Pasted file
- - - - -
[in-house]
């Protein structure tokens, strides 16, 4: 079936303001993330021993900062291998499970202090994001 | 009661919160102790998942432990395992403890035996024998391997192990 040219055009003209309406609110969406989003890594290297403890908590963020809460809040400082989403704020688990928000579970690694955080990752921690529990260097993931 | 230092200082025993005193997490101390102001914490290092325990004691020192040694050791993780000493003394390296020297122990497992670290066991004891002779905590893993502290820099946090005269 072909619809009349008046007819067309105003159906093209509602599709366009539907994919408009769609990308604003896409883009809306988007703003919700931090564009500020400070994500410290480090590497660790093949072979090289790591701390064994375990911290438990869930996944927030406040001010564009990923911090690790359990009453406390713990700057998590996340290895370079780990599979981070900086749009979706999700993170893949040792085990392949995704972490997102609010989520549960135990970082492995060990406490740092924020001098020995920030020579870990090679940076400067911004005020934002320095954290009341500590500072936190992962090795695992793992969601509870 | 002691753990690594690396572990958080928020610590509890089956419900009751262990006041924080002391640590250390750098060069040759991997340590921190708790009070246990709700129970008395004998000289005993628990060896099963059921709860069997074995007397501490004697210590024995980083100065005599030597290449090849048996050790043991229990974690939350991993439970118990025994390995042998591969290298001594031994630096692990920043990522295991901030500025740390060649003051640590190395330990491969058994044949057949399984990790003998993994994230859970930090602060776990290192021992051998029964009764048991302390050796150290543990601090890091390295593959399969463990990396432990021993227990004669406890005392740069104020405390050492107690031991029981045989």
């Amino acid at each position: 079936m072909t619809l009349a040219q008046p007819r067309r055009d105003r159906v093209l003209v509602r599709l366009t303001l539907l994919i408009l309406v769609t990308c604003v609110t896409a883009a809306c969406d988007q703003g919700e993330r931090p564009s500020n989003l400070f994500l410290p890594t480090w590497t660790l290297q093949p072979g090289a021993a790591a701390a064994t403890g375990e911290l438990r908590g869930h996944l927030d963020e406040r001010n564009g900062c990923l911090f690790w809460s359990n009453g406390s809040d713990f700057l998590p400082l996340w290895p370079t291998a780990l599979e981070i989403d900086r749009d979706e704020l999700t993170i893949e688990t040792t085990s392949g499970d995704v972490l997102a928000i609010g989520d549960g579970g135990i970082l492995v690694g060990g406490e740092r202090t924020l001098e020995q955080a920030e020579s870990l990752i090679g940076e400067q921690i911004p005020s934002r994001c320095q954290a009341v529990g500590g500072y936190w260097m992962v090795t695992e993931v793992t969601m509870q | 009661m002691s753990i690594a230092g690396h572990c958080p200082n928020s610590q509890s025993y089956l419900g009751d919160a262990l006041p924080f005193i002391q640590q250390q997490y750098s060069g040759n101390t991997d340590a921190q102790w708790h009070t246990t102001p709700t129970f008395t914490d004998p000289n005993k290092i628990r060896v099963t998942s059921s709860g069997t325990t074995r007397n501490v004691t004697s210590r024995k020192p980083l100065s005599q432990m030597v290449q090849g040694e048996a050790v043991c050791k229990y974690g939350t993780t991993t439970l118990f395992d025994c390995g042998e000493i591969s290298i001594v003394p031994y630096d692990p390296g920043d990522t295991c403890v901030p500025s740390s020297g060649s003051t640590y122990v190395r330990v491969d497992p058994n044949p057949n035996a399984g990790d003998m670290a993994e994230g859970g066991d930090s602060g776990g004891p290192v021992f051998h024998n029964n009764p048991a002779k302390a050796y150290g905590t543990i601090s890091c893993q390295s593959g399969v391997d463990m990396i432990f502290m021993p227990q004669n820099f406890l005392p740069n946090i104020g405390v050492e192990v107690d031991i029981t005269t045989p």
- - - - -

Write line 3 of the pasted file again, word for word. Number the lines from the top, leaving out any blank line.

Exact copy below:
């Amino acid at each position: 079936m072909t619809l009349a040219q008046p007819r067309r055009d105003r159906v093209l003209v509602r599709l366009t303001l539907l994919i408009l309406v769609t990308c604003v609110t896409a883009a809306c969406d988007q703003g919700e993330r931090p564009s500020n989003l400070f994500l410290p890594t480090w590497t660790l290297q093949p072979g090289a021993a790591a701390a064994t403890g375990e911290l438990r908590g869930h996944l927030d963020e406040r001010n564009g900062c990923l911090f690790w809460s359990n009453g406390s809040d713990f700057l998590p400082l996340w290895p370079t291998a780990l599979e981070i989403d900086r749009d979706e704020l999700t993170i893949e688990t040792t085990s392949g499970d995704v972490l997102a928000i609010g989520d549960g579970g135990i970082l492995v690694g060990g406490e740092r202090t924020l001098e020995q955080a920030e020579s870990l990752i090679g940076e400067q921690i911004p005020s934002r994001c320095q954290a009341v529990g500590g500072y936190w260097m992962v090795t695992e993931v793992t969601m509870q | 009661m002691s753990i690594a230092g690396h572990c958080p200082n928020s610590q509890s025993y089956l419900g009751d919160a262990l006041p924080f005193i002391q640590q250390q997490y750098s060069g040759n101390t991997d340590a921190q102790w708790h009070t246990t102001p709700t129970f008395t914490d004998p000289n005993k290092i628990r060896v099963t998942s059921s709860g069997t325990t074995r007397n501490v004691t004697s210590r024995k020192p980083l100065s005599q432990m030597v290449q090849g040694e048996a050790v043991c050791k229990y974690g939350t993780t991993t439970l118990f395992d025994c390995g042998e000493i591969s290298i001594v003394p031994y630096d692990p390296g920043d990522t295991c403890v901030p500025s740390s020297g060649s003051t640590y122990v190395r330990v491969d497992p058994n044949p057949n035996a399984g990790d003998m670290a993994e994230g859970g066991d930090s602060g776990g004891p290192v021992f051998h024998n029964n009764p048991a002779k302390a050796y150290g905590t543990i601090s890091c893993q390295s593959g399969v391997d463990m990396i432990f502290m021993p227990q004669n820099f406890l005392p740069n946090i104020g405390v050492e192990v107690d031991i029981t005269t045989p």